Betta fish are a unique and colorful genus of fish that include tens of different, unique species. Their colors and patterns make them eye-catching. But it is their behavior that really seems to fascinate people. This first got them noticed in their native habitat and brought them to human attention.
In this guide, we will explore the history of the betta fish. Next, we will talk about their unique behaviors and ways of display. Finally, we will touch on the basics of keeping betta fish as happy, healthy pets.
The Origin of the Betta
Bettas originate in Thailand. Now, we find them in the Mekong River, as well as various Southeast Asian countries. Due to their environmental requirements, we find them in unique habitats. They live in slow moving bodies of water. Additionally, they also live in shallow pools like rice paddies, ditches, and even just small puddles. Their unique physiology allows them to live in environments that other fish could not survive in.
Special organs called labyrinth organs allow betta fish to live in low-oxygen waters that would kill most other fish. This special organ allows them to “breathe” oxygen from the air. It is this special organ that gives them the ability to take in oxygen from the air when the water is not suitable for gill-based breathing.
Their coloring and frilly fins attract people to these fish. However, it is their behavior that really captivated people. Bettas are well-known for being very territorial. This is how they got the moniker of Siamese Fighting Fish. These behaviors intrigue people and they began to watch them fight males and other potential predators in the wild.
Somewhere along the way, the idea was hatched to take them from their native source and fight them for sport. People keep male bettas stressed to keep them aggressive and ready to fight. It is an action-packed spectator sport that lends itself well to gambling. We should note that this is incredibly bad for the bettas.
But betta fighting is exciting and people really enjoy it. This could not escape the notice of the King of Siam. People bet money and matches become more and more frequent. With so much money exchanged, the King sees lots of potential revenue that the state has no access to and decides that taxing the sport under the onus of the government is the solution.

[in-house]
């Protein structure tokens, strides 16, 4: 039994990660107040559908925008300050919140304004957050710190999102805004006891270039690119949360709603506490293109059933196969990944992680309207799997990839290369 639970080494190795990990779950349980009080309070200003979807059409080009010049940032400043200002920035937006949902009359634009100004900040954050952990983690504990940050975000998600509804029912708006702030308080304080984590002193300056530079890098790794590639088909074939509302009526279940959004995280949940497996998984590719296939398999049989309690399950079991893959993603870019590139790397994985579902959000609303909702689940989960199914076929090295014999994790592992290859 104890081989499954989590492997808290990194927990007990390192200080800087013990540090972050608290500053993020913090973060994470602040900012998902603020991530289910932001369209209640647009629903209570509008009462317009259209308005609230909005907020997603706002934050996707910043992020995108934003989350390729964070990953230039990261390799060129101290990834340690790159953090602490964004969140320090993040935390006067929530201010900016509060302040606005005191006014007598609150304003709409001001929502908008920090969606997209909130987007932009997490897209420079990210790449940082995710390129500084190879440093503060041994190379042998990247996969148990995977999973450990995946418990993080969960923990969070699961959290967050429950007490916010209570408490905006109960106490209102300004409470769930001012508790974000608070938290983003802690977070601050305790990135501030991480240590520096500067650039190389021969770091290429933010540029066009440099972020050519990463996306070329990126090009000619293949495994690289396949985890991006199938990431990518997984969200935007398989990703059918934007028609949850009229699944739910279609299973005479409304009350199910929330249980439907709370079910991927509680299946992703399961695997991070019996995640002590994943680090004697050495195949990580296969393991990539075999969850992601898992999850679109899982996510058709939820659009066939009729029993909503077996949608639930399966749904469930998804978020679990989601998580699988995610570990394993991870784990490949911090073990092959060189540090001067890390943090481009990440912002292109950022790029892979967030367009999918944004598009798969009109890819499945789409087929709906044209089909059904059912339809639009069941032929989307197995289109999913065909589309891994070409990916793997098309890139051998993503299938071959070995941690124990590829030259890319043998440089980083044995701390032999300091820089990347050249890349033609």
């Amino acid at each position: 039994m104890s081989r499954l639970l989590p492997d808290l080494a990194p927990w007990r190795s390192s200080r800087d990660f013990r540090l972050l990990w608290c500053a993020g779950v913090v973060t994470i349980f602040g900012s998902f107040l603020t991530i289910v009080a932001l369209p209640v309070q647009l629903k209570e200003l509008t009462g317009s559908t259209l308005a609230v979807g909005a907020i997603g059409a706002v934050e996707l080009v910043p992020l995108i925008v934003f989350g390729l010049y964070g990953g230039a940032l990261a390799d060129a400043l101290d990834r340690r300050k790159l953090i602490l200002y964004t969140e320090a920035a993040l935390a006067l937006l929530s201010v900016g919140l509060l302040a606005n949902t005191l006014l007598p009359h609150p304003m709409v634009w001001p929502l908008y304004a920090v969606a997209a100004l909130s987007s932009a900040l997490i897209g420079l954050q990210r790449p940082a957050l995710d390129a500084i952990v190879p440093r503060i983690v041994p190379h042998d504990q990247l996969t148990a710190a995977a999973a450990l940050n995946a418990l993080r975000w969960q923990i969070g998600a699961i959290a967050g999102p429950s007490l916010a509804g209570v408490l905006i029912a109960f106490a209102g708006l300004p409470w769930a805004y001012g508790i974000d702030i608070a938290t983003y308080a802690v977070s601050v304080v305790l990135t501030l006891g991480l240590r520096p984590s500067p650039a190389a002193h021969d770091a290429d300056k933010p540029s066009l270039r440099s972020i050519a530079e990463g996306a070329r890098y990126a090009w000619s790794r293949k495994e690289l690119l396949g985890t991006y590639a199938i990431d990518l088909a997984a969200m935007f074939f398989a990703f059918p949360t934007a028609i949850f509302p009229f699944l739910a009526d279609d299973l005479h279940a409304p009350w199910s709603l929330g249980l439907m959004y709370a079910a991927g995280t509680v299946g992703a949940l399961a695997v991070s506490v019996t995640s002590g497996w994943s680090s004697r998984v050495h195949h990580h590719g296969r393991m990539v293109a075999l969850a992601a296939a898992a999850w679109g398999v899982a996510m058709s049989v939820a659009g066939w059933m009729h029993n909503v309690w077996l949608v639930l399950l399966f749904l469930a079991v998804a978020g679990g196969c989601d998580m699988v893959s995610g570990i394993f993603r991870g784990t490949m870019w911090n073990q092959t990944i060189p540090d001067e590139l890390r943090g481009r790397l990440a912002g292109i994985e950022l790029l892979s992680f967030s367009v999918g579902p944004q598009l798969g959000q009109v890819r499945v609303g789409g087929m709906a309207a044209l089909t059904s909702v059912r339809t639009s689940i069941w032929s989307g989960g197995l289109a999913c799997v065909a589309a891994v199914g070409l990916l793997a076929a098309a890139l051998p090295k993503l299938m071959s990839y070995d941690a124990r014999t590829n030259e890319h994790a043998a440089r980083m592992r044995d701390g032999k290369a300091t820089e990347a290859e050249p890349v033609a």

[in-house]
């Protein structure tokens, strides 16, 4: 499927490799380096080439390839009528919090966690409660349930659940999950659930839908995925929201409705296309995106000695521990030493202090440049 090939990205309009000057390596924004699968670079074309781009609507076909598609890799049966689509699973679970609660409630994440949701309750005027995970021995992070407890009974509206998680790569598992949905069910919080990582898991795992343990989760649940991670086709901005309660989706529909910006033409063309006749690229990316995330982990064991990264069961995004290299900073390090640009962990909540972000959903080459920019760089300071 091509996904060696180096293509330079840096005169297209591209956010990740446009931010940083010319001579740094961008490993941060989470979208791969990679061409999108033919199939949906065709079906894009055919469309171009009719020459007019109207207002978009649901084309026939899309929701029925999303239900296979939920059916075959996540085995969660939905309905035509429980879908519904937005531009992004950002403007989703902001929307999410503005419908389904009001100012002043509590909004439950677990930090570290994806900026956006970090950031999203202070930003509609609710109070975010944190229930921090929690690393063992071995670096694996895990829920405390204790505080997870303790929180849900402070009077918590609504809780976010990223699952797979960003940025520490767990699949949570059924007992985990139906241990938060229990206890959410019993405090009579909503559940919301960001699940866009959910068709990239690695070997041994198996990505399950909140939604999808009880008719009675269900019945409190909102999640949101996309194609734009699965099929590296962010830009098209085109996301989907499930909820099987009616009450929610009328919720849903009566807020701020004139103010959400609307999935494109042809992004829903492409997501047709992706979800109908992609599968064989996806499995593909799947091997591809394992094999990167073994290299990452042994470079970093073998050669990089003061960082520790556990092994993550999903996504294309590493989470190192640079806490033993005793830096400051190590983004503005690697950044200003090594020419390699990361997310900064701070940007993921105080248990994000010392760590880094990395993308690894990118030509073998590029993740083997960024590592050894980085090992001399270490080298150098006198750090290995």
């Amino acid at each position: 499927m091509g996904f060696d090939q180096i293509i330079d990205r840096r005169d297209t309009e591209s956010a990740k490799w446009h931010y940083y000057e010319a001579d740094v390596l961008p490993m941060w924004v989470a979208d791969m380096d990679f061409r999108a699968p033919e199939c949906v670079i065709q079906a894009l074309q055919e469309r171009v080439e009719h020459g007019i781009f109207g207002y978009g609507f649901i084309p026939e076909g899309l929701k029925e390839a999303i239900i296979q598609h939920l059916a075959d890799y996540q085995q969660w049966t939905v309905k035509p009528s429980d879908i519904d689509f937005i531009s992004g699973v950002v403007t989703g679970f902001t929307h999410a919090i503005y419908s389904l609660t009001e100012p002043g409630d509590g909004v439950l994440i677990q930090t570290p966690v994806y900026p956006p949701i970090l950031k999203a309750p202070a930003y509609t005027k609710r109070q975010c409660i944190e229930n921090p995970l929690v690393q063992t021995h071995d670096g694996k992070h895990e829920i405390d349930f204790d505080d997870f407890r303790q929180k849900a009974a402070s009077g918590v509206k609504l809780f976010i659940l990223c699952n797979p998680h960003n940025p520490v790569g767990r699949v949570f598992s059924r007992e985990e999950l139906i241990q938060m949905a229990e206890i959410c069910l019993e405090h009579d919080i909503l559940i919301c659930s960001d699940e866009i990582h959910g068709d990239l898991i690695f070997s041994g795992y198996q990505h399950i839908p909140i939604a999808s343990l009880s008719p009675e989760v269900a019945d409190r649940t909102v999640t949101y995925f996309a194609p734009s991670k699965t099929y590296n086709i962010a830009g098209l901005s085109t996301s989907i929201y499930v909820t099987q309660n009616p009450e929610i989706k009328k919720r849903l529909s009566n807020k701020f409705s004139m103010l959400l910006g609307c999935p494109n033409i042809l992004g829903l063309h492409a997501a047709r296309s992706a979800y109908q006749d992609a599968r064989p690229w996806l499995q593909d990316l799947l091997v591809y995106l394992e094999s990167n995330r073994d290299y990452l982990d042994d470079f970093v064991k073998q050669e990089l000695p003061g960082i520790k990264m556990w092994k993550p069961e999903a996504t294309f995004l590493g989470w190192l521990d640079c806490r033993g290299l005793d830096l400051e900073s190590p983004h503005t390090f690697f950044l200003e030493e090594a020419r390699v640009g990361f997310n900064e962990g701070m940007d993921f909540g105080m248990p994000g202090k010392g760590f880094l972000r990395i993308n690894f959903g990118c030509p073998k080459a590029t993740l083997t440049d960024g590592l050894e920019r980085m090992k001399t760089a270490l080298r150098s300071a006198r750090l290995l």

From Fighters to Pets
Their unique beauty is also a big part of the popularity of the betta. In addition to keeping bettas for fighting, many keep them as pets. Since their introduction into our homes, we selectively breed them to have unique and aesthetically-appealing physical characteristics. This means breeding for special coloring, patterns, and unique tail and fin configurations.
Aggressive territorial behavior is what many people think when they consider the betta fish. Male bettas are incredibly territorial and are quick to make offensive moves at a potential predator. While it is the males most known for their aggressive tendencies, female betta fish are also very territorial. In fact, they are even known to fight on occasion. However, females may be kept together with careful supervision, whereas males cannot.
Two Male Bettas
The most common form of betta aggression occurs between two male betta fish. As they are territorial, they are highly protective of their “home turf.” They don’t take kindly to other male betta fish trying to infiltrate their living and breeding space. Male bettas are so aggressive to one another that simply showing a male betta fish a picture of another male betta can cause it to aggressively display. The betta will repeatedly survey his territory, returning to where the male was seen to ensure that the rival is gone.
They do not simply fight over territory. Male bettas also fight over food and mates. If you want to keep more than one male betta, it is highly recommended that you have a solid partition that does not allow the two fish to see one another. This is really the only way to safely have multiple male betta fish at a time. Many who have multiple male bettas will have multiple tanks, allowing each to have their own space.
The Single Male Betta
Due to their incredibly high levels of aggression, you cannot keep multiple male betta fish together in the same space. This will ensure fighting and could lead to the injury or even death of the bettas. This is why they are kept in small, solitary containers at pet stores. You should never attempt to have two male bettas in the same tank, regardless of how large the aquarium might be unless you have a partition.
Most often, people keep a single betta fish per tank. They do not do well with most other fish due to their territorial nature. Most consider them best as a solitary pet.
Risks of Betta Fish Fighting
Keeping a betta fish stressed is bad for their health. Just like humans, excessive stress can be harmful to betta fish. A betta fish fight doesn’t typically lead directly to death. Most betta fish fights end as soon as aggressive displays occur. The males will posture and display at one another until one backs down. If this isn’t enough to scare away an intruder, the males will nip at one another on the fins, tail, or even just somewhere on the body.
The injuries that they sustain during these moments of aggression are where the risk to health comes into play. Wounds incurred from fighting may become infected and can lead to the death of the fish. Mangled tails or fins can make it difficult or impossible for the betta to be able to swim. Fighting bettas are now widely accepted as cruel behavior. Educational and other campaigns have done much to reduce the instances of this violent sport.
Male Bettas and Other Fish